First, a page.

The Case Against Consequentialism Reconsidered

Cham: Springer (2016)
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Abstract

This book argues that critics of consequentialism have not been able to make a successful and comprehensive case against all versions of consequentialism because they have been using the wrong methodology. This methodology relies on the crucial assumption that consequentialist theories share a defining characteristic. This text interprets consequentialism, instead, as a family resemblance term. On that basis, it argues quite an ambitions claim, viz. that all versions of consequentialism should be rejected, including those that have been created in response to conventional criticisms. The book covers a number of classic themes in normative ethics, metaethics and, particularly, ethical methodology and also touches upon certain aspects of experimental moral philosophy. It is written in clear language and is analytic in its argumentative style. As such, the book should appeal to students, graduate students as well as professional academics with an interest in analytic moral philosophy.

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Chapters

Normative-Ethical Foundations

This chapter discusses the area of normative ethics and introduces crucial notions that are used throughout the book. After defining normative ethics as the study of moral theories, the idea of a moral theory is anatomized and important concepts contained in it are explained. Most importantly, the t... see more

Methodology

This chapter discusses methodological issues. In a first step, it shows that the methodic procedure critics typically adopt to make a case against consequentialism is vulnerable to a simple strategy of counter–argumentation: the Humpty Dumpty Defence. It consists in rejecting the definition of conse... see more

Conclusion

This chapter reviews the four steps of the argument against consequentialism and highlights controversial premises. In doing that, it shows how future research could conceivably strengthen the case against consequentialism further. It also comments on the conclusiveness of the argument and suggests ... see more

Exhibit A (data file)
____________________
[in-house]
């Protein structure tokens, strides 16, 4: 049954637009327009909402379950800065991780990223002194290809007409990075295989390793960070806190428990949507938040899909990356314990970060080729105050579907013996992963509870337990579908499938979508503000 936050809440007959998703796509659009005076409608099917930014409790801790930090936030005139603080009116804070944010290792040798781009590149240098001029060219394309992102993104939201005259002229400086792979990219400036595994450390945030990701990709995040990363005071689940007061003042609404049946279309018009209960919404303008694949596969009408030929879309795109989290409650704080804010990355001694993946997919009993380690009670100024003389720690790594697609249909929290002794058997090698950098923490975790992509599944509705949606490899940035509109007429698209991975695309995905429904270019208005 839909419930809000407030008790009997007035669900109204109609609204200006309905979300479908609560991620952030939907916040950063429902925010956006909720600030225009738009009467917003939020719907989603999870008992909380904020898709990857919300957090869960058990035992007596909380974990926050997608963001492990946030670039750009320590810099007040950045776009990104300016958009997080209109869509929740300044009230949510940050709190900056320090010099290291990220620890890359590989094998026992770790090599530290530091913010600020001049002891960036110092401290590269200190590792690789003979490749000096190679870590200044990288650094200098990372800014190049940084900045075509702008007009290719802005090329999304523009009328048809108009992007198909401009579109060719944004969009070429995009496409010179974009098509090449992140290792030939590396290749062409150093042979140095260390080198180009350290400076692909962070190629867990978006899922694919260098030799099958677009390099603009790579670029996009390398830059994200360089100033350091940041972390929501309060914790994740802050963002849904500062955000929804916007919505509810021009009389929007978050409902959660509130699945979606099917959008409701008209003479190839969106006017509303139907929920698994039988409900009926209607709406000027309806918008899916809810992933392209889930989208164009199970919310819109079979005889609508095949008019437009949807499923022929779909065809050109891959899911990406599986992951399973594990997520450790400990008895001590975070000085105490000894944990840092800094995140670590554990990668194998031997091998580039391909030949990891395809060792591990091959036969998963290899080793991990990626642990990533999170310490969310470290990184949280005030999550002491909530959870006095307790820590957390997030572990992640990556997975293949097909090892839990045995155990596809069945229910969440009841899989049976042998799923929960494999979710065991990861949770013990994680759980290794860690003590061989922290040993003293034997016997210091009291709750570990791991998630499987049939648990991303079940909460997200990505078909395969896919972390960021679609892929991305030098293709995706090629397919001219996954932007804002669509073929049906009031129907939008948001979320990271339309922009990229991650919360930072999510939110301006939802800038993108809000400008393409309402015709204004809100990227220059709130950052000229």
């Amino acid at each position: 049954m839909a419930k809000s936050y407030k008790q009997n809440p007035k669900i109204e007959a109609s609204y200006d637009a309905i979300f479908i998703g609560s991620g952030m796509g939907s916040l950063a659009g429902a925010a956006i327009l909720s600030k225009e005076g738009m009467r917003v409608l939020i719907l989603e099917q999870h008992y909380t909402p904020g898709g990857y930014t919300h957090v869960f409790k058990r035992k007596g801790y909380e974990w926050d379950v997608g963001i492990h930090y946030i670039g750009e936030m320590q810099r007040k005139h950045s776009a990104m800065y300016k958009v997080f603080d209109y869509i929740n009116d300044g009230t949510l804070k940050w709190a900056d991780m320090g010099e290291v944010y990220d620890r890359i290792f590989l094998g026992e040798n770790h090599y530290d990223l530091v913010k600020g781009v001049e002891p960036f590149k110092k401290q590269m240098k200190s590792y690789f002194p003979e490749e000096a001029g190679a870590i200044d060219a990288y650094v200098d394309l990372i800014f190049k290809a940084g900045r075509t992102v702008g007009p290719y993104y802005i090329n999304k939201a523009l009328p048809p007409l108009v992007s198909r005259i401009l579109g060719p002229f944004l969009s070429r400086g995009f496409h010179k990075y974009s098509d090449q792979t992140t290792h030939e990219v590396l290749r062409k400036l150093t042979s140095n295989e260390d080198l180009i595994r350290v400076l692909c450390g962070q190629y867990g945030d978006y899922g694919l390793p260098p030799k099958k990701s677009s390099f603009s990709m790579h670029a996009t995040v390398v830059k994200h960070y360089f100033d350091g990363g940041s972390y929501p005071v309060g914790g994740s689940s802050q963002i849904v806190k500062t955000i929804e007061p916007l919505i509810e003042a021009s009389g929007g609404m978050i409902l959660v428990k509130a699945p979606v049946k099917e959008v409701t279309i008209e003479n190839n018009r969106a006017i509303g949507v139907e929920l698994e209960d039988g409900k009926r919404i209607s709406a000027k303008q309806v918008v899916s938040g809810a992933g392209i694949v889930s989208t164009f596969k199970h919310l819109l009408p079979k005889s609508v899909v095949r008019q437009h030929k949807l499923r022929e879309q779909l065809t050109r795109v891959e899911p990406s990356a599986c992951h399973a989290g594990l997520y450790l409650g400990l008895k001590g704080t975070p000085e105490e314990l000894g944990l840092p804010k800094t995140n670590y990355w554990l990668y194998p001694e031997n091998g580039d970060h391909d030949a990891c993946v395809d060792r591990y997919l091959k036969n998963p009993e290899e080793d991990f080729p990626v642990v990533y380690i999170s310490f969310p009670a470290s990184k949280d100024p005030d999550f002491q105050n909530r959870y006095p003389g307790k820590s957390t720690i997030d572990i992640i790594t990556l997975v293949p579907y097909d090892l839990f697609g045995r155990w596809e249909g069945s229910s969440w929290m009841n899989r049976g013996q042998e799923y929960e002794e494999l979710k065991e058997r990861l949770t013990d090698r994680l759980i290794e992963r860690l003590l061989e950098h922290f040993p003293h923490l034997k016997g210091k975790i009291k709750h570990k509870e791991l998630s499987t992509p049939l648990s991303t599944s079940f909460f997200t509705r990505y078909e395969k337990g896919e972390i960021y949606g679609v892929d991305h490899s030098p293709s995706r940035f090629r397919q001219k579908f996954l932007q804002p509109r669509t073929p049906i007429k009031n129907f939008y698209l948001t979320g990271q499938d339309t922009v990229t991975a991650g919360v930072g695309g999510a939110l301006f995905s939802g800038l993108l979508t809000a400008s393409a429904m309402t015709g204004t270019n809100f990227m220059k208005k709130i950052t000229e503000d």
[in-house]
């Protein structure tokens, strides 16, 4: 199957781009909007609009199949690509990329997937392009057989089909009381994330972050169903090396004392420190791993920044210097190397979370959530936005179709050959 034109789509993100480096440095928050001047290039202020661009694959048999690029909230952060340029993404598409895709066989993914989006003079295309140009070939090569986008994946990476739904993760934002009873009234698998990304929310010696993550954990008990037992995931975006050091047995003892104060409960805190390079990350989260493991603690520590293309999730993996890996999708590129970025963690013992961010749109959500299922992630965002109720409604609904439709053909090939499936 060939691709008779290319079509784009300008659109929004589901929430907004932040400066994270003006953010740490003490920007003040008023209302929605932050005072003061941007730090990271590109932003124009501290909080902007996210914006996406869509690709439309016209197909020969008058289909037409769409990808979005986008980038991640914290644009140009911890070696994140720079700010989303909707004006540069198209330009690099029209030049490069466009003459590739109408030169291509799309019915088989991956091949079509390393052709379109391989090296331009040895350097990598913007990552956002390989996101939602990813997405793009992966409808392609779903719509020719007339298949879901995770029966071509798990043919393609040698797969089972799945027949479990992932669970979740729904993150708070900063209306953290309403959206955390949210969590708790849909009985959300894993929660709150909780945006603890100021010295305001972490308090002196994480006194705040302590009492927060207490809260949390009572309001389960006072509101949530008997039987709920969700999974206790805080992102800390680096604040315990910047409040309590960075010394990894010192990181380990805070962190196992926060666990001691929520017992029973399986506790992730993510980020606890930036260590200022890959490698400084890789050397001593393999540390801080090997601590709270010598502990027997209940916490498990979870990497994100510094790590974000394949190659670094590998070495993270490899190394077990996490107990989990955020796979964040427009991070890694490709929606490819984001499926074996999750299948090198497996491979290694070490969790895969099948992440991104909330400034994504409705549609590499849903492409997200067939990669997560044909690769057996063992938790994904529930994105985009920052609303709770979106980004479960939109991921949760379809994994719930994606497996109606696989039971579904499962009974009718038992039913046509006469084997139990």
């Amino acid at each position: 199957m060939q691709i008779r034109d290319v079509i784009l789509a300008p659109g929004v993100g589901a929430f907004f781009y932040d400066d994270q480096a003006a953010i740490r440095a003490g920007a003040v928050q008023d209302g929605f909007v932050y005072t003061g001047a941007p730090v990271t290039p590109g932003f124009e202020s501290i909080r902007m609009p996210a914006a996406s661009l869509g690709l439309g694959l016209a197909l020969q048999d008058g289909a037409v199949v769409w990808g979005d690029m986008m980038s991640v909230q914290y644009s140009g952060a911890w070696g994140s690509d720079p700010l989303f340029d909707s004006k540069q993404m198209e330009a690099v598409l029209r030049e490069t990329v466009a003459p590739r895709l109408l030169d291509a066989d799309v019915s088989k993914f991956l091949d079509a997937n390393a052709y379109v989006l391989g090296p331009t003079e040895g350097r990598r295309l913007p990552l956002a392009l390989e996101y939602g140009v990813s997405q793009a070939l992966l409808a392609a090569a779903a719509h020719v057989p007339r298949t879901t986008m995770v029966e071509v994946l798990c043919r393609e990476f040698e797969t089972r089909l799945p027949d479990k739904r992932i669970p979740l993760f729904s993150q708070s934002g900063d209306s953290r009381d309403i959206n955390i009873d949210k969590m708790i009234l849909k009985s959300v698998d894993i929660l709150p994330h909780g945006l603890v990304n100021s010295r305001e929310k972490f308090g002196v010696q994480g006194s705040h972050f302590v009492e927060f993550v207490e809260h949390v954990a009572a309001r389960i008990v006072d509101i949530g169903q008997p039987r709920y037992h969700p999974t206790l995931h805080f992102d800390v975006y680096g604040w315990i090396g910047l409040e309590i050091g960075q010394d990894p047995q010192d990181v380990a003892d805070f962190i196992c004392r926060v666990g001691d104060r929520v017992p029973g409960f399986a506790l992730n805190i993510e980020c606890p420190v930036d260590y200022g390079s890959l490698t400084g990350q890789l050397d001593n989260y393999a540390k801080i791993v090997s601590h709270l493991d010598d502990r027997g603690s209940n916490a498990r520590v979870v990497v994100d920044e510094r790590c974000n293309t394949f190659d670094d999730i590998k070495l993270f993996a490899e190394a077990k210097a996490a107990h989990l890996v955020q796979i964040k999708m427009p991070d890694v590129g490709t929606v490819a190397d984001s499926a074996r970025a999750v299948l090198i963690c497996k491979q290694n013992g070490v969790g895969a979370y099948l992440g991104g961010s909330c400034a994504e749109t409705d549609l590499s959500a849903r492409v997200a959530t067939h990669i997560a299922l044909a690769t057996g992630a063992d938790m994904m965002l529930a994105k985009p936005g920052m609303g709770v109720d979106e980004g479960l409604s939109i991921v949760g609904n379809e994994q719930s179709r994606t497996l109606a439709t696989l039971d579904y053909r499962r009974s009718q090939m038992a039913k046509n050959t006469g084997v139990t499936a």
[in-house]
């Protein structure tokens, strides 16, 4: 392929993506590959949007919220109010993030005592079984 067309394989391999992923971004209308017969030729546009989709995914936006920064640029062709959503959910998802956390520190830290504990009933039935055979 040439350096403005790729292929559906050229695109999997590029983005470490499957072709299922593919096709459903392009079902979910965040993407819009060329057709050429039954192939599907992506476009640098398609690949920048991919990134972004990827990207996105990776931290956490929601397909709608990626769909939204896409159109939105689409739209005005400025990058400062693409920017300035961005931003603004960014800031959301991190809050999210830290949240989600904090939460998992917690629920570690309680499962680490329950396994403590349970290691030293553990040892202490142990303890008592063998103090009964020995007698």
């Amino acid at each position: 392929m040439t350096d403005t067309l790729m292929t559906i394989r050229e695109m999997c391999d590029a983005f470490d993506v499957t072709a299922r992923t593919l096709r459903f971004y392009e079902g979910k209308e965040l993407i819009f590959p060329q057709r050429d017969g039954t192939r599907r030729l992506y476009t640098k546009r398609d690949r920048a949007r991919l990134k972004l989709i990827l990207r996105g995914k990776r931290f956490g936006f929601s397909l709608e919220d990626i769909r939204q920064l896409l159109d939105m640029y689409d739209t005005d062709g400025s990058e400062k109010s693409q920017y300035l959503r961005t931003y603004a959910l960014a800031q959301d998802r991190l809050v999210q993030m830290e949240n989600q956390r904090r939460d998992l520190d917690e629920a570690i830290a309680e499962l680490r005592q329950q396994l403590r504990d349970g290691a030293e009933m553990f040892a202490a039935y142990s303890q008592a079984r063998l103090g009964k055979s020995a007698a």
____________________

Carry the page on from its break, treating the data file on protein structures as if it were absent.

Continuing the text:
Joining the Dots

This chapter completes the fourth and final step of the Family Resemblance Approach, which was introduced in Chap. 3. It shows that all versions of consequentialism that could not be eliminated in previous steps of the argument apparently violate certain fixed points in our moral thinking. The argum... see more

Consequentialism and Its Variants

After Chap. 3 introduced the Family Resemblance Approach to criticizing consequentialism, this chapter completes its first three steps. The first step consists in examining a paradigmatic consequentialist moral theory, viz. Classic Utilitarianism. It is factorized into a set of logical components. T... see more

Metaethical Foundations

This chapter discusses the metaethical underpinnings of the argument against consequentialism. It introduces the Rawlsian Approach to theory evaluation in normative ethics which proposes a criterion for the adequacy of moral theories. Various interpretations of this idea are discussed before they ar... see more

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Nikil S. Mukerji
Ludwig Maximilians Universität, München

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